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Curr Opin Microbiol. 2013 Jun;16(3):366-73. doi: 10.1016/j.mib.2013.05.004. Epub 2013 Jun 4.

Striking a balance: fungal commensalism versus pathogenesis.

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F. Widjaja Foundation Inflammatory Bowel and Immunobiology Research Institute, Department of Biomedical Sciences, Cedars-Sinai Medical Center, Los Angeles, CA 90048, USA.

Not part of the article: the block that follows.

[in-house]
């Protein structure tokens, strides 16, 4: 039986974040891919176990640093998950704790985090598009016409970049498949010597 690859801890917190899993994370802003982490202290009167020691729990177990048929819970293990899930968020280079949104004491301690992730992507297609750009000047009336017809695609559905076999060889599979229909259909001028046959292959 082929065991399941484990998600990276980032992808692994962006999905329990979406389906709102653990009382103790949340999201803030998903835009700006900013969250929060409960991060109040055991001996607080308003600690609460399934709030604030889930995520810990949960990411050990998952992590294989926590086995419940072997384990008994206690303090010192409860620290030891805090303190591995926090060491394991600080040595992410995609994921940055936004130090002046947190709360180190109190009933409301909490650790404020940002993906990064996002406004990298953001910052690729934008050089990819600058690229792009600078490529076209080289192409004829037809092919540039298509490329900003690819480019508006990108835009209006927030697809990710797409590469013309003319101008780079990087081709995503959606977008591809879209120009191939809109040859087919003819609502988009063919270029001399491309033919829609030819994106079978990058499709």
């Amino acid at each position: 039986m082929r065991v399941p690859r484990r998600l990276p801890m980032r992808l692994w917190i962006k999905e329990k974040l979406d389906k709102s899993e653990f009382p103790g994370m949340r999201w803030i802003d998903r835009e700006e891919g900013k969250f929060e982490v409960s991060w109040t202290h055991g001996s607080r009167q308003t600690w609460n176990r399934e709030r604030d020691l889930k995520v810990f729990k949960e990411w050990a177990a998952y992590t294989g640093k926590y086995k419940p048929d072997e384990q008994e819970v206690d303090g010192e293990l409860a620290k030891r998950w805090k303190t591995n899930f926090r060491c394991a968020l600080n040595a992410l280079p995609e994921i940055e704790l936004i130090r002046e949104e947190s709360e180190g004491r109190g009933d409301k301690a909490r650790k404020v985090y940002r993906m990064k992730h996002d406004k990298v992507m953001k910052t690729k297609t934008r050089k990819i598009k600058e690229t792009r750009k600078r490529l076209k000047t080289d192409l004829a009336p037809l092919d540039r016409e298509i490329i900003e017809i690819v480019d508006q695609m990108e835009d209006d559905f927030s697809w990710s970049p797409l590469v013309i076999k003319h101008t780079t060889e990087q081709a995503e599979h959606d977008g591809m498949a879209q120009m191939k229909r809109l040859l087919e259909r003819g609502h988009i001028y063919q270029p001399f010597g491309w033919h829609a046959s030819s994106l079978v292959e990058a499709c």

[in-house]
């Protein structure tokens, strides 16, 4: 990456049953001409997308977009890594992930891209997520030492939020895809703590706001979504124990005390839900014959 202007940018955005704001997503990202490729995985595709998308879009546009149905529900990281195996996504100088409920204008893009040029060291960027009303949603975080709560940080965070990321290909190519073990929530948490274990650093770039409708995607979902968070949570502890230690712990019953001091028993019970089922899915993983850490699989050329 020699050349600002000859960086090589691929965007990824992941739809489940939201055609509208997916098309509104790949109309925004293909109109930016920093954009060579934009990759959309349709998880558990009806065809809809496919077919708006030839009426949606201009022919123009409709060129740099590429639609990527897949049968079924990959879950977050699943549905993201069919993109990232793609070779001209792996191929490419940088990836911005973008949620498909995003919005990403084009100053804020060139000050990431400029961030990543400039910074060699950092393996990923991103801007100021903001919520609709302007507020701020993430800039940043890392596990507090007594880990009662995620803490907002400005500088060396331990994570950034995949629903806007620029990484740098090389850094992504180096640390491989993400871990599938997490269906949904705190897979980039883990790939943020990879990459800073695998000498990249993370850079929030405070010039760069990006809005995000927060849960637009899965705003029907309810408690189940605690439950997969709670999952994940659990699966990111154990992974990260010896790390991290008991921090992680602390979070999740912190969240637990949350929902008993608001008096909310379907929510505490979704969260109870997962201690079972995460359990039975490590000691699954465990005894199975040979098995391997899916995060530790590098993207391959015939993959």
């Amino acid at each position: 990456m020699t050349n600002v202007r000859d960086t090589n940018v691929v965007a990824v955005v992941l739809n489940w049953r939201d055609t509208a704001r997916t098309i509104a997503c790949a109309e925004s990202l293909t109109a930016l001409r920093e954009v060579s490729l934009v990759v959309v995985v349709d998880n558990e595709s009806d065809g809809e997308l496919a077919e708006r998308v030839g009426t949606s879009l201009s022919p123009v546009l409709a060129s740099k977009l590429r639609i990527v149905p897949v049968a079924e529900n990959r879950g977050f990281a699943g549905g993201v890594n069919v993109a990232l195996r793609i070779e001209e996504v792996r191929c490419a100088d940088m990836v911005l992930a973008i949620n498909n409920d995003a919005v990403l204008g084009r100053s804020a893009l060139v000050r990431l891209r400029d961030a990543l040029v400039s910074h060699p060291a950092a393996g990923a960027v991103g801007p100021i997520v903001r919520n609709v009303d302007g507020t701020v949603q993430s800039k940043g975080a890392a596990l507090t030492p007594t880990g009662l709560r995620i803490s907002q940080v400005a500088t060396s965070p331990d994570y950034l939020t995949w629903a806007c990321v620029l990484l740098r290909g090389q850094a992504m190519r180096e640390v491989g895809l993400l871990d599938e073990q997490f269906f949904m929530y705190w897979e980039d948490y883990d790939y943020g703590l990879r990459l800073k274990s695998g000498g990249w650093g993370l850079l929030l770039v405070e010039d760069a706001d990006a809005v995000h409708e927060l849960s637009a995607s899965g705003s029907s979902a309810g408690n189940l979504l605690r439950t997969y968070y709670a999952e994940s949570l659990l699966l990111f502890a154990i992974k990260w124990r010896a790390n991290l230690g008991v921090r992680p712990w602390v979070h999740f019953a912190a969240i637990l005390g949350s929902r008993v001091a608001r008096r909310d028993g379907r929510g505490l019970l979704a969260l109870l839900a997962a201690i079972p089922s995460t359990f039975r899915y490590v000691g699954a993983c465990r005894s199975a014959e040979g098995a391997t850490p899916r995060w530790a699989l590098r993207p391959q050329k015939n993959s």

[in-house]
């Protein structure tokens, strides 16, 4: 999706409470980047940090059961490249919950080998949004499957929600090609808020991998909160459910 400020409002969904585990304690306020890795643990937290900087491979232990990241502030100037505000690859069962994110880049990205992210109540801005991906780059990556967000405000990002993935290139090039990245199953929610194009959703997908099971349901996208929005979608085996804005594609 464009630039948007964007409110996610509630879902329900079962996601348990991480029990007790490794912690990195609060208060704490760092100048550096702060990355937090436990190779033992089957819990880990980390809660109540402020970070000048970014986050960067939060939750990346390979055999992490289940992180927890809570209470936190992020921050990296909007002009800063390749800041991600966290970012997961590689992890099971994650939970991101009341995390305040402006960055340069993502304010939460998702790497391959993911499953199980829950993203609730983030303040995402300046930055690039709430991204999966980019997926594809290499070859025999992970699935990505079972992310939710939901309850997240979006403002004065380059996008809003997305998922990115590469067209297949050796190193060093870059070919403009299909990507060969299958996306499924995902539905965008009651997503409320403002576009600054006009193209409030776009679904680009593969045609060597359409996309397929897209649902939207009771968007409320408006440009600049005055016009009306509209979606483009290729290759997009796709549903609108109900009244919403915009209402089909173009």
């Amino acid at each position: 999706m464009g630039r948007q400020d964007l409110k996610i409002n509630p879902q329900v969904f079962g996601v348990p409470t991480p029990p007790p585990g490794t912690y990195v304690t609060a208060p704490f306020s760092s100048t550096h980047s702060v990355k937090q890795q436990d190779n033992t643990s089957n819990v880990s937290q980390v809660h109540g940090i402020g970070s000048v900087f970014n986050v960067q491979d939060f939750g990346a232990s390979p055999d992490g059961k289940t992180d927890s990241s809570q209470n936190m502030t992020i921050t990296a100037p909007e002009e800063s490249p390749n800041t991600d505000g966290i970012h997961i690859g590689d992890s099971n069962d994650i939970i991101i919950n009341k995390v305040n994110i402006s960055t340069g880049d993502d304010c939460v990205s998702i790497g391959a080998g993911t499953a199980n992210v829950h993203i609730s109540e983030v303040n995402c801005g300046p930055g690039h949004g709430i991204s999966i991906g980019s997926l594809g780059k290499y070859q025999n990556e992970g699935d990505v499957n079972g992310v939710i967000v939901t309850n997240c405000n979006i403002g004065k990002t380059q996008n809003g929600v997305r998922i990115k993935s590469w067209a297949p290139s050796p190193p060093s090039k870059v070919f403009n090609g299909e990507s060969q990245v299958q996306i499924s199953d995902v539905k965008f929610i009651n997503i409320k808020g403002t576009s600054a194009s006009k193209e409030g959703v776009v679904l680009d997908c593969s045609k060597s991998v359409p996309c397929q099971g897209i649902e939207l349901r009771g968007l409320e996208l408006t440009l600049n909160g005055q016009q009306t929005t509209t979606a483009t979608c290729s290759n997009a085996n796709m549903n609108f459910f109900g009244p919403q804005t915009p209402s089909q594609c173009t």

The environment is suffused with nearly countless types of fungi, and our immune systems must be tuned to cope with constant exposure to them. In addition, it is becoming increasingly clear that many surfaces of our bodies are colonized with complex populations of fungi (the mycobiome) in the same way that they are colonized with complex populations of bacteria. The immune system must tolerate colonization with commensal fungi but defend against fungal invasion. Truly life-threatening fungal infections are common only when this balance is disrupted through, for example, profound immunosuppression or genetic mutation. Recent studies have begun to shed light on how this balance is established and maintained, and suggest future studies on the role of fungi in homeostatic conditions.

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